Travel Agents? People Still Use Those Guys?

Stephen Vanderpool is a writer for NerdWallet | Travel, a site for adventure on a budget.

Why would I use a travel agent when I have the Internet? I can search for my own deals, book my own trips, set up e-mail alerts for discounts, research destinations and even teach myself the languages and customs of other cultures. Don’t sites like Expedia and Frommer’s essentially invalidate the concept of a travel agent? Surprisingly, no. In 2011, travel agent bookings accounted for a third of the US travel market. That’s huge! Despite the speed and convenience of Internet travel resources, travel agents remain useful even to today’s cyber-savvy vacationers. We’ll outline how travel agents work to save you money and in what situations you may want to employ their expertise.

Travel agents vs. the Internet: FIGHT!

The Internet is the infinite library. Its volumes easily exceed the capacity of the most brilliant human mind. Billions of voices from every corner of the earth contribute to its immeasurable tomes and databases. When you can plug in and access virtually any conceivable scrap of information, consulting an individual may seem unnecessary and redundant. 

But believe it or not, travel agents have access to information that exists outside the realm of cyberspace. Not only do agents gather information from the same sources that fuel booking sites like Orbitz and Travelocity, but they also receive daily faxes and e-mails containing exclusive travel deals you won’t find online. By using a travel agent, you can tap into a highly valuable stream of information unavailable to competing budget travelers.

Additionally, agents have connections and experience talking with industry professionals. They can make direct phone calls and bargain for better deals. Theoretically, you could try this yourself, but don’t count on making much headway.

Won’t agent fees cancel out potential savings?

One reason travelers are often hesitant to utilize an agent is cost. They don’t want to pay for a service the Internet could provide (to an extent) for free. In reality, travel agent fees are generally minimal, and oftentimes they won’t charge you at all. A good chunk of an agents’ revenue comes from the wholesalers, hotels and resorts with which they do business. Obviously, inquire about fees up front. If the cost is negligible, take advantage of the service. Remember, agents can compare Internet pricing with insider information. You can take comfort knowing you will receive the very best deal.

When is a travel agent appropriate?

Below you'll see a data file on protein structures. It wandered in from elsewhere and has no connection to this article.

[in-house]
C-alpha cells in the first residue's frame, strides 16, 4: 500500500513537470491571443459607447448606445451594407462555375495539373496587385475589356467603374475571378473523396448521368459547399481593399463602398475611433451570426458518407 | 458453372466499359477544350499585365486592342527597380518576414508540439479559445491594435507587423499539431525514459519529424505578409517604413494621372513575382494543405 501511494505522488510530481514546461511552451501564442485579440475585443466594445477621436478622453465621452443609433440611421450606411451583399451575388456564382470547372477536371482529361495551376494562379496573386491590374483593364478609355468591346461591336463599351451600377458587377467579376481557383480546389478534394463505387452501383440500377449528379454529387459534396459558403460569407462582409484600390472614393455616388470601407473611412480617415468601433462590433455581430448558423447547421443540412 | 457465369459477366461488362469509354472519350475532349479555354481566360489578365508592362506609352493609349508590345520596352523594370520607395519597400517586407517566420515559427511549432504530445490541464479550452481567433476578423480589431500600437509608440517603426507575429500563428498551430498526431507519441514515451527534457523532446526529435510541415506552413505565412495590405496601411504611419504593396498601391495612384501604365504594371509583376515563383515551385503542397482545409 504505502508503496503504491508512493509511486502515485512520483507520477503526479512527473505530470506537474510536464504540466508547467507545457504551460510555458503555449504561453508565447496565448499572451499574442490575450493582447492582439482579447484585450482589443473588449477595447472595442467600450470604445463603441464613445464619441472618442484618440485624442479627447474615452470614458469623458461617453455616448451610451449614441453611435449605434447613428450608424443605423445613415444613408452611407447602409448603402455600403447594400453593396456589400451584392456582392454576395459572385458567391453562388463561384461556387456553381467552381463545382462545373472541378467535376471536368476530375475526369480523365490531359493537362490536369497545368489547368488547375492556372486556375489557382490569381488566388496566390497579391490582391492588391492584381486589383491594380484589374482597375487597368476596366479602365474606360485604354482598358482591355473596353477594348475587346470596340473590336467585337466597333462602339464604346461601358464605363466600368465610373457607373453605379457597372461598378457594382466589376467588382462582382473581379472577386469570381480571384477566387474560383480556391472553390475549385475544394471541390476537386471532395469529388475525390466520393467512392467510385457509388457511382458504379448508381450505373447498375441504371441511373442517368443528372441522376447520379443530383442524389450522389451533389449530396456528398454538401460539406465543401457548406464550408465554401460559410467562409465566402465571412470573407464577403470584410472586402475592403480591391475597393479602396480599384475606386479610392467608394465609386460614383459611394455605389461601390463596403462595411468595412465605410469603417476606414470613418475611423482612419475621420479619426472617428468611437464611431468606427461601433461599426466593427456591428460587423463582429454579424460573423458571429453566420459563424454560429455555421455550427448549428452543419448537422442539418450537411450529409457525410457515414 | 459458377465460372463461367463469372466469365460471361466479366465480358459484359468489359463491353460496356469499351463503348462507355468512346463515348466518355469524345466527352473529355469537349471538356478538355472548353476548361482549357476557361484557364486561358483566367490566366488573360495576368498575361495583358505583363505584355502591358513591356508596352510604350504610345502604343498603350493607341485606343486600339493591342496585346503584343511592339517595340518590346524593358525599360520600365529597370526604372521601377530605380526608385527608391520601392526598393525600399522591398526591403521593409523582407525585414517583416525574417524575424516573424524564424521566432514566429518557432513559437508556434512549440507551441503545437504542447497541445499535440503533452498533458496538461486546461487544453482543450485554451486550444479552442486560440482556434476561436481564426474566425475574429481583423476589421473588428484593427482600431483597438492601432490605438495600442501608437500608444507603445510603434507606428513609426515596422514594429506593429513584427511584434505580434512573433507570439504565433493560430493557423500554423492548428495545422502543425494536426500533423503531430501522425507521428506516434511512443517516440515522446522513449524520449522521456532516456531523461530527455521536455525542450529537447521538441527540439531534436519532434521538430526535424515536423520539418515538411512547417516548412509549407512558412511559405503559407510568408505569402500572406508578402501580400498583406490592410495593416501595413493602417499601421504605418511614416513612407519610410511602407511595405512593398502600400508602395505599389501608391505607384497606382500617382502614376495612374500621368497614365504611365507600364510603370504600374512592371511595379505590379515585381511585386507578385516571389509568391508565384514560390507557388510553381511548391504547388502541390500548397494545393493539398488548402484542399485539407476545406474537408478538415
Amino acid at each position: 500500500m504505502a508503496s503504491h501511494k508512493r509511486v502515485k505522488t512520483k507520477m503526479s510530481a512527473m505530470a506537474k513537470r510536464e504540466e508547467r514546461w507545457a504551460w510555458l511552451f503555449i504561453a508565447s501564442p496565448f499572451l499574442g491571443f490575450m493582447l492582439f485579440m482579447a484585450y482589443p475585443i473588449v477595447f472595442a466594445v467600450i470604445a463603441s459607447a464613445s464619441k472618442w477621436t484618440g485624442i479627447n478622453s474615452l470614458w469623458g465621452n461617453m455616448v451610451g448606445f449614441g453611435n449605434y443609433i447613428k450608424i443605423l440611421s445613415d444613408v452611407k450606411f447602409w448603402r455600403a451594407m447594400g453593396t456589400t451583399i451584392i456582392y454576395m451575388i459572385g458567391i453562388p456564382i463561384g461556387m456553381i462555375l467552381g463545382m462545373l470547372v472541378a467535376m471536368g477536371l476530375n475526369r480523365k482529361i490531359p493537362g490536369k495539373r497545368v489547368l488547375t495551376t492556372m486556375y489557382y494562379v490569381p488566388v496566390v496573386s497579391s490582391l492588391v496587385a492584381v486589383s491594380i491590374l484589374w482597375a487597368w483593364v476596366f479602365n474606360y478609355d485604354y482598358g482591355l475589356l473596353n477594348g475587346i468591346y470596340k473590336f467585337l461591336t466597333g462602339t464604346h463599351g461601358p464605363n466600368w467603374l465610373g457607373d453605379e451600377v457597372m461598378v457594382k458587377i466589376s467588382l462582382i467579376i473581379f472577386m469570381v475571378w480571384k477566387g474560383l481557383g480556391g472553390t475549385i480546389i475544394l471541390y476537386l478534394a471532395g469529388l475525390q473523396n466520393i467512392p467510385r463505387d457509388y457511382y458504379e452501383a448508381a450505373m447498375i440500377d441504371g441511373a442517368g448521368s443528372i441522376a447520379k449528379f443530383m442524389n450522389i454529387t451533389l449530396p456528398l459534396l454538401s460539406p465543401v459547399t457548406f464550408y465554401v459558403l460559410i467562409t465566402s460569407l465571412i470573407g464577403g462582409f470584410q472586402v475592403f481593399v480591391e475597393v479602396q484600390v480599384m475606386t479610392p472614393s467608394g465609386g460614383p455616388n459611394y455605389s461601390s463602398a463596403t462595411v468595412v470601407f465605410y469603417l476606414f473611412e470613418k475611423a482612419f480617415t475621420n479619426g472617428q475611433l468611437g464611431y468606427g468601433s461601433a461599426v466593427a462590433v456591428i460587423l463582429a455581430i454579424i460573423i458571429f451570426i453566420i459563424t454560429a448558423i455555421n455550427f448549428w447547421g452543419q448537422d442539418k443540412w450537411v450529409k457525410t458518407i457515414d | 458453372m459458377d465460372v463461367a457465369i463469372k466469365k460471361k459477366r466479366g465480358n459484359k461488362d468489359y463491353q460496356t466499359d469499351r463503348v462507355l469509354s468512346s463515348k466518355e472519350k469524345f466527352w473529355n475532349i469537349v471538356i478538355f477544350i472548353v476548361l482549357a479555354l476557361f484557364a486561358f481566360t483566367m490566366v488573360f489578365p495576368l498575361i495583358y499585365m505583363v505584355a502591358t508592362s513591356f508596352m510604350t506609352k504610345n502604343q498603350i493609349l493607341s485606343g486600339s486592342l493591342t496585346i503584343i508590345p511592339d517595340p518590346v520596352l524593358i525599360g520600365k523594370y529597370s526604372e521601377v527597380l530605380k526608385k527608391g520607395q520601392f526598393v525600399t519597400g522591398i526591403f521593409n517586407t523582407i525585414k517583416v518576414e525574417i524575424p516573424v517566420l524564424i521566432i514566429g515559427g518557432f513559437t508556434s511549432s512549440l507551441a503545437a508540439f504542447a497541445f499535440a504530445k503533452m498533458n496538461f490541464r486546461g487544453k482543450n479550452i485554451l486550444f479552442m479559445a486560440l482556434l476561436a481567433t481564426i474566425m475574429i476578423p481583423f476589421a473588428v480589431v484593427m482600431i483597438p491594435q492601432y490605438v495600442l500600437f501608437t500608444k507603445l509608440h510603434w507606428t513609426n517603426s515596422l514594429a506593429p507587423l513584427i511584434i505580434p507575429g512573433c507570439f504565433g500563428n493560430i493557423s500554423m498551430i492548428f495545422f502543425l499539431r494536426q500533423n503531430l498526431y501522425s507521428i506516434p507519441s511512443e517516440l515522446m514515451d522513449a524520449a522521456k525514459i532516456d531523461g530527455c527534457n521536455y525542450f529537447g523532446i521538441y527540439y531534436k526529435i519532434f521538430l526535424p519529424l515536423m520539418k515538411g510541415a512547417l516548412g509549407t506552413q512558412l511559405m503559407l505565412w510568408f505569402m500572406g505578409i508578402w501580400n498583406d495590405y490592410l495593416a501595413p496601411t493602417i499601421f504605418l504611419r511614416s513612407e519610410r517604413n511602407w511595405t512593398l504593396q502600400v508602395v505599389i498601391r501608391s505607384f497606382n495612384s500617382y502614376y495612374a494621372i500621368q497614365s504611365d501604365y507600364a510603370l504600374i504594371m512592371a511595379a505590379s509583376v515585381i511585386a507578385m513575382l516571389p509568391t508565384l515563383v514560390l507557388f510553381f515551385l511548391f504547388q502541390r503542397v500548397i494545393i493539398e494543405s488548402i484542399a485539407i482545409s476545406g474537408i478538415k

The question becomes when to use a travel agent. If you’re booking a flight from San Francisco to Seattle to stay with a friend for a few days, you’re better off hopping on Kayak and booking from home. A travel agent probably won’t be worth the time and effort. (Fun fact: The best time to book a flight is 3:00pm EST on Tuesdays. The best time to fly is early on Wednesday mornings.)

There are a number of instances in which a travel agent can save you both money and headaches. The more complex, lengthy and expensive your trip, the more use you’ll get out of an agent. International travelers would do well to seek consultation. Agents can provide invaluable guidance in navigating new territory and offer assistance in booking with foreign establishments. If you can find an agent with expertise in your chosen destination, you can ask for tips and advice based on first-hand experience.
Travel agents are good at dealing with uncertainty. If you can’t decide on a destination or what to do when you get there, an agent can serve as a wellspring of insight. Agents provide structure and suggestions, directing you to the establishments, entertainment, services and facilities that best suit your needs and interests. Remember, travel is their area of expertise. They know what’s good for you.

Travel agents are also extremely valuable when it comes to group travel. Group booking can quickly descend into chaos, especially if everyone is booking his or her own accommodations. Let a travel agent keep you organized. Instead of trying to reserve rooms, flights and tours across a multitude of names and credit cards, use your travel agent to simplify and consolidate. Should complications arise, your agent can sort out the mess.

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